‘Transport is the biggest issue in the Western Isles’: Comhairle nan Eilean Siar election profile

"It's a critical part of the decision for people over whether to stay, it's a critical part for us tackling demographics and for businesses to survive.”

For businessman and former Comhairle nan Eilean Siar (Western Isles Council) leader Angus Campbell and many others in the Outer Hebrides, transport plays such a critical role in their lives it is likely to be the dominant issue in next month’s local elections.

Islanders are dependent on their links to the mainland – predominantly ferries – for pretty much everything, while these also provide a gateway for the hordes of visitors beguiled by some of Scotland’s most dramatic coastal landscapes, and who in turn are crucial to the economy.

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‘High on the agenda’

Eilean Siar, the only Scottish council area with a Gaelic name only, comes in second in the list. The council area that covers the Western Isles has an average total bill of £1754.80, broken down into £1281.86 for electricity and £472.94 for gas.

Mr Campbell, who runs two shops and a filling station, said: "If the election is going to reflect the concerns of the community, transport is going to be very high up on the agenda.

"I'd be surprised if it wasn't the one that attracts the most attention.”

The problems plaguing CalMac, the ferry operator that serves the islands, have been well aired – an ageing fleet, hampered by two major new vessels now likely to be completed five years late, and a common view that mechanical problems are becoming more frequent.

One of the new ferries is destined for the Skye-North Uist-Harris triangle.

Boundary changes will reduce the council's seats in the May election to 29. Picture: Mark Hall

When sailings are cancelled, virtually nothing and no-one can get on or off the islands, sometimes for days at a time.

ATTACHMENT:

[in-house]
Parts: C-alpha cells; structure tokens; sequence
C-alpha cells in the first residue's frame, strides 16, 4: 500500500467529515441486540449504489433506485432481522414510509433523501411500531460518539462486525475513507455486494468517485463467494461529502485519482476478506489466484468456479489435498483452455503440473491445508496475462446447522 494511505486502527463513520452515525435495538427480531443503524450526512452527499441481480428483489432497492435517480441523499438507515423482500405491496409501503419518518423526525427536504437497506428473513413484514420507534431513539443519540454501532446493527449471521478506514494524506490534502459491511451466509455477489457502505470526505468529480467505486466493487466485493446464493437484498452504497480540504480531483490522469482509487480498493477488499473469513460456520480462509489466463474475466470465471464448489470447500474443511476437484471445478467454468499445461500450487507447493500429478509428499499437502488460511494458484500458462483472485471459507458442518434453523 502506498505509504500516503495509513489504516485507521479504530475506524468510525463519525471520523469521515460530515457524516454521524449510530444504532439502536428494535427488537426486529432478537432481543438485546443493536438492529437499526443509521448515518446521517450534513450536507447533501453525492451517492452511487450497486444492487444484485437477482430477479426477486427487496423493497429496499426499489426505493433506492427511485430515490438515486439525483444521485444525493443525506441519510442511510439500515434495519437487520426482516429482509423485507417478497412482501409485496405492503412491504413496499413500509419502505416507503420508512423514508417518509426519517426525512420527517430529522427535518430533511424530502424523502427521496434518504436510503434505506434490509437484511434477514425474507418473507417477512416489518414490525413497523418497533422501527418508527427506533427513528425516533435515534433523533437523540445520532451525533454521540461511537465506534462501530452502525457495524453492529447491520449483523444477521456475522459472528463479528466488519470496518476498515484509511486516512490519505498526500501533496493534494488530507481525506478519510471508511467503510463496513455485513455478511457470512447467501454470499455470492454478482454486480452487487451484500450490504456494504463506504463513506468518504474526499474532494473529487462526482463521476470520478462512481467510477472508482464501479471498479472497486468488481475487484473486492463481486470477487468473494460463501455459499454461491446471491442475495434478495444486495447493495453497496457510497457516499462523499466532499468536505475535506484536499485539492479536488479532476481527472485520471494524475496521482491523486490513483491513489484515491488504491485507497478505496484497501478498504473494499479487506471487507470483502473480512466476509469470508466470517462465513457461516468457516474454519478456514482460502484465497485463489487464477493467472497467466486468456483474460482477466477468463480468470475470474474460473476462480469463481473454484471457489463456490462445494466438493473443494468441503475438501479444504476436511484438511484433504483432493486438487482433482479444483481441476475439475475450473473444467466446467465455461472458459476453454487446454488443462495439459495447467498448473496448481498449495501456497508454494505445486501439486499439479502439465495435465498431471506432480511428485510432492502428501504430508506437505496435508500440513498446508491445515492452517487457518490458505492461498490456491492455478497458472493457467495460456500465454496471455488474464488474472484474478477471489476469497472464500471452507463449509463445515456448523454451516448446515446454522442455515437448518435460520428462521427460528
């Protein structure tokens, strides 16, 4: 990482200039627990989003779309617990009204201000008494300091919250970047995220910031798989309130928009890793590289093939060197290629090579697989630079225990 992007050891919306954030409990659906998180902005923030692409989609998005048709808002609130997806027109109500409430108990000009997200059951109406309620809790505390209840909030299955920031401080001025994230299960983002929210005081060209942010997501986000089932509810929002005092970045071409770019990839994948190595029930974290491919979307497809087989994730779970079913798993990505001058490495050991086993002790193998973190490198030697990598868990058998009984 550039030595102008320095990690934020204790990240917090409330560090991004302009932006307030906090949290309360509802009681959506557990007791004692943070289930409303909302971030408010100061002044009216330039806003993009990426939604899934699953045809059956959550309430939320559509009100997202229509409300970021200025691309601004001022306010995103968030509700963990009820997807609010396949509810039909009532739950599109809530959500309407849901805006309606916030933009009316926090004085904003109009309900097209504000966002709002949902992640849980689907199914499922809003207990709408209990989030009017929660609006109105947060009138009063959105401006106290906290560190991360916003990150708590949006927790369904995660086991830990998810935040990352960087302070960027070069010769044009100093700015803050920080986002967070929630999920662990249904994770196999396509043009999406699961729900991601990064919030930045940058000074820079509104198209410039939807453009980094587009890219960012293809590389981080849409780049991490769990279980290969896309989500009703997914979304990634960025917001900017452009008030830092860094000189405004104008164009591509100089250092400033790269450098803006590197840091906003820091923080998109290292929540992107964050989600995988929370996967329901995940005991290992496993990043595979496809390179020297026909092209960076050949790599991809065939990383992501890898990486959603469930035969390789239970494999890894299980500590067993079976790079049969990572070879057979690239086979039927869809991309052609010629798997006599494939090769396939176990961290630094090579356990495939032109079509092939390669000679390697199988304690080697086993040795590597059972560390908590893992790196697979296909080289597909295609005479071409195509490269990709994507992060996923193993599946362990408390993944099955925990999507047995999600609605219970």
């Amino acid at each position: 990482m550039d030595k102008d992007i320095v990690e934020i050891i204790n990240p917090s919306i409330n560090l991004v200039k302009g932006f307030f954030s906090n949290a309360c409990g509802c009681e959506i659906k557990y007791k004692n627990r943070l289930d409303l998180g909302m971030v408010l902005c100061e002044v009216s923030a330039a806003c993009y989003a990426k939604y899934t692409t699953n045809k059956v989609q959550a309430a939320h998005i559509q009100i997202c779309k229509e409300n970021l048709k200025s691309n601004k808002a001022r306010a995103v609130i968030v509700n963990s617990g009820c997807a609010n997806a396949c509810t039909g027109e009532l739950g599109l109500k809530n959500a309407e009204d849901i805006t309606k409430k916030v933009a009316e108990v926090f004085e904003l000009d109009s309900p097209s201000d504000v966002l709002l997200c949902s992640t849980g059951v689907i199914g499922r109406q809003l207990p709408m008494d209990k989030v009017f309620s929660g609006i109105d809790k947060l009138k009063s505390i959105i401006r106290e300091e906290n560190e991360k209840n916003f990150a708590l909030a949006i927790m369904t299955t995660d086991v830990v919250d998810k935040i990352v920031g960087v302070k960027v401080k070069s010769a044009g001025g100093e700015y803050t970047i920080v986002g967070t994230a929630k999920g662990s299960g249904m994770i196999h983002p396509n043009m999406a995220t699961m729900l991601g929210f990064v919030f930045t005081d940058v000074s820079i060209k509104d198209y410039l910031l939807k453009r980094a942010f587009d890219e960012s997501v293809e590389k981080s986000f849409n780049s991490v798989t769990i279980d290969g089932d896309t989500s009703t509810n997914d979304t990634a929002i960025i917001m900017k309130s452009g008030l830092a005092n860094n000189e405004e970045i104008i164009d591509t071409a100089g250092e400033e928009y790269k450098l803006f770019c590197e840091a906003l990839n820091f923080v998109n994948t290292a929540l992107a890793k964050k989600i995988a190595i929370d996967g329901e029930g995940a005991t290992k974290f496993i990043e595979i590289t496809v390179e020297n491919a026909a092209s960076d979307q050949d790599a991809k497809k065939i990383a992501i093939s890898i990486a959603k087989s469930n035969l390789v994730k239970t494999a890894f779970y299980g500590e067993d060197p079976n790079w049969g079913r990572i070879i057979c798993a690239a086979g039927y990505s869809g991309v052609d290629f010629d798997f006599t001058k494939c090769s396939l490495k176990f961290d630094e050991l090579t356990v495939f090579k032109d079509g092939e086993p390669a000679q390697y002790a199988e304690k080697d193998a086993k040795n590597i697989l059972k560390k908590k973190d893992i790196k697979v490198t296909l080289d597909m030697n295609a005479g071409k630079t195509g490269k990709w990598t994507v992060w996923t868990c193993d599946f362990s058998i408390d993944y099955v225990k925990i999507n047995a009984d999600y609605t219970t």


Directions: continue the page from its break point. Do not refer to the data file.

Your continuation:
Mr Campbell, who also chairs CalMac’s community board, said while the council has no power over the Scottish Government-owned ferry company, it has a potentially important influence.

He said: "The council isn't directly involved in all of the issues over ferries, but certainly it has a strong role to play in terms of promoting the needs of the islands and making representations.

"If I saw a leaflet coming through my door from a prospective councillor that didn't have that, I'd be very, very disappointed.

Angus Campbell at Sandwick Bay in Stornoway

"It should also be working alongside the other council areas that are affected by the failure of the ferries to make it have a stronger voice, a joint voice, to say we are long overdue a change in how ferries are dealt with."

Depopulation

Mr Campbell said ferry policy “affects the whole future of the Western Isles”.

The string of 119 named islands along a 130-mile chain is home to just 26,500 people.

Western Isles Council is dominated by non-party councillors. Picture: Mark Hall

That population is shrinking faster than anywhere else in UK apart from Inverclyde, falling by 4 per cent in the decade to 2020.

However, visitor numbers appear to be increasing, going by passenger numbers on its main CalMac route between Ullapool and Stornoway, which surged from 220,000 in 2009 to 300,000 ten years later.